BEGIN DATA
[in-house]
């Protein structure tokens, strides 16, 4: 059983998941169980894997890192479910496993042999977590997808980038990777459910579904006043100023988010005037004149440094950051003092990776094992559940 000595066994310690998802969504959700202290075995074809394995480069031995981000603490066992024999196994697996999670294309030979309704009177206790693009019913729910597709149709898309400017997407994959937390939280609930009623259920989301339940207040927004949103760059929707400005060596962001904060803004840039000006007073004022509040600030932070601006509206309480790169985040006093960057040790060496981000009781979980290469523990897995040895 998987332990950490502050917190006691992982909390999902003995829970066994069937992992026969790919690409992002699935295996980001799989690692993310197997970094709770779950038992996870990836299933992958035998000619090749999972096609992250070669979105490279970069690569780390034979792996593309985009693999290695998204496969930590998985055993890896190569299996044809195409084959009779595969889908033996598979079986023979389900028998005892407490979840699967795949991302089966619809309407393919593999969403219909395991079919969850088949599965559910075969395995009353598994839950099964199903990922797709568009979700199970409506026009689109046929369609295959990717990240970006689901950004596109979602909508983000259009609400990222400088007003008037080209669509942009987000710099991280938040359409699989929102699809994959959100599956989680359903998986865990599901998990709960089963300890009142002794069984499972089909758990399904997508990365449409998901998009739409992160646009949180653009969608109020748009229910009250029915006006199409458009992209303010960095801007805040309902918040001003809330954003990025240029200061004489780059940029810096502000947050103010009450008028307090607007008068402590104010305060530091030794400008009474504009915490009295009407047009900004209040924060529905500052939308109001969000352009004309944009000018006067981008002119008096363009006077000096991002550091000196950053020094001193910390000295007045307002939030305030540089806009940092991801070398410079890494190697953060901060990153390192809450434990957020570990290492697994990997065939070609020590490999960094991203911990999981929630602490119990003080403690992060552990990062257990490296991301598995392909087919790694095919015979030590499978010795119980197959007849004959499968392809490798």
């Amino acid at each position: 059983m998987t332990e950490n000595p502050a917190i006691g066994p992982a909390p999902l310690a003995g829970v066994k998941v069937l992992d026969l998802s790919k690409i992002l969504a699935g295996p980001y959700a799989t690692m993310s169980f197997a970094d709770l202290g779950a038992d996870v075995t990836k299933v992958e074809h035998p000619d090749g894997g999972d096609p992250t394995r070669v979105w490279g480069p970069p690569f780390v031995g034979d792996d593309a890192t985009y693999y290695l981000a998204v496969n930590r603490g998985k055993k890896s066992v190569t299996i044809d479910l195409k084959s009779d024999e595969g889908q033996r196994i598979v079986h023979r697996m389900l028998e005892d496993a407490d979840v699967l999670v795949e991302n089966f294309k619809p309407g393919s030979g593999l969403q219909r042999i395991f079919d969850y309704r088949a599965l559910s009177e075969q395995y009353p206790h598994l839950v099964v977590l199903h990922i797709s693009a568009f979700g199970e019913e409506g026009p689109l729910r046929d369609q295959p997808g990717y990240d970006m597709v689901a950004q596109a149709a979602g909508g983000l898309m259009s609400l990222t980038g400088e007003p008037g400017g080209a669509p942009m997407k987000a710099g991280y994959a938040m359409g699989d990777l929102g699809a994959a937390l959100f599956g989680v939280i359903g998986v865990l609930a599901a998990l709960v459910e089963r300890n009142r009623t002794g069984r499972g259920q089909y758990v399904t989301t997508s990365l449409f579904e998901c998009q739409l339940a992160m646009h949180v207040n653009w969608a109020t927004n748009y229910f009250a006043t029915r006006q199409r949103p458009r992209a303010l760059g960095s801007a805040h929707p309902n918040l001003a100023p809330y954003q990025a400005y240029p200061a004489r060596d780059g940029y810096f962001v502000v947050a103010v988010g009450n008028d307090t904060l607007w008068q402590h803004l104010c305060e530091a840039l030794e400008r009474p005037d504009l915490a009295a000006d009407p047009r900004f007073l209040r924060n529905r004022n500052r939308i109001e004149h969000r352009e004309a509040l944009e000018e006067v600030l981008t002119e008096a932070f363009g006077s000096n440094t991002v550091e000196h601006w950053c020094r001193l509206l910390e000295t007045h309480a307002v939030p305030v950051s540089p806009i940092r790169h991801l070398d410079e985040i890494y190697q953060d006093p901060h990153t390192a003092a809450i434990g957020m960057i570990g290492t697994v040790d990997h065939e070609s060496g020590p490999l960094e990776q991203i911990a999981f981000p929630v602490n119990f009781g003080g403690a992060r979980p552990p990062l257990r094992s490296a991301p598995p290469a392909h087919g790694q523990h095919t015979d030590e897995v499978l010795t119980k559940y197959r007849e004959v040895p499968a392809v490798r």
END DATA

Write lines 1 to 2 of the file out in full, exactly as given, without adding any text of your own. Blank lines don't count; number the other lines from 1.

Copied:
[in-house]
């Protein structure tokens, strides 16, 4: 059983998941169980894997890192479910496993042999977590997808980038990777459910579904006043100023988010005037004149440094950051003092990776094992559940 000595066994310690998802969504959700202290075995074809394995480069031995981000603490066992024999196994697996999670294309030979309704009177206790693009019913729910597709149709898309400017997407994959937390939280609930009623259920989301339940207040927004949103760059929707400005060596962001904060803004840039000006007073004022509040600030932070601006509206309480790169985040006093960057040790060496981000009781979980290469523990897995040895 998987332990950490502050917190006691992982909390999902003995829970066994069937992992026969790919690409992002699935295996980001799989690692993310197997970094709770779950038992996870990836299933992958035998000619090749999972096609992250070669979105490279970069690569780390034979792996593309985009693999290695998204496969930590998985055993890896190569299996044809195409084959009779595969889908033996598979079986023979389900028998005892407490979840699967795949991302089966619809309407393919593999969403219909395991079919969850088949599965559910075969395995009353598994839950099964199903990922797709568009979700199970409506026009689109046929369609295959990717990240970006689901950004596109979602909508983000259009609400990222400088007003008037080209669509942009987000710099991280938040359409699989929102699809994959959100599956989680359903998986865990599901998990709960089963300890009142002794069984499972089909758990399904997508990365449409998901998009739409992160646009949180653009969608109020748009229910009250029915006006199409458009992209303010960095801007805040309902918040001003809330954003990025240029200061004489780059940029810096502000947050103010009450008028307090607007008068402590104010305060530091030794400008009474504009915490009295009407047009900004209040924060529905500052939308109001969000352009004309944009000018006067981008002119008096363009006077000096991002550091000196950053020094001193910390000295007045307002939030305030540089806009940092991801070398410079890494190697953060901060990153390192809450434990957020570990290492697994990997065939070609020590490999960094991203911990999981929630602490119990003080403690992060552990990062257990490296991301598995392909087919790694095919015979030590499978010795119980197959007849004959499968392809490798």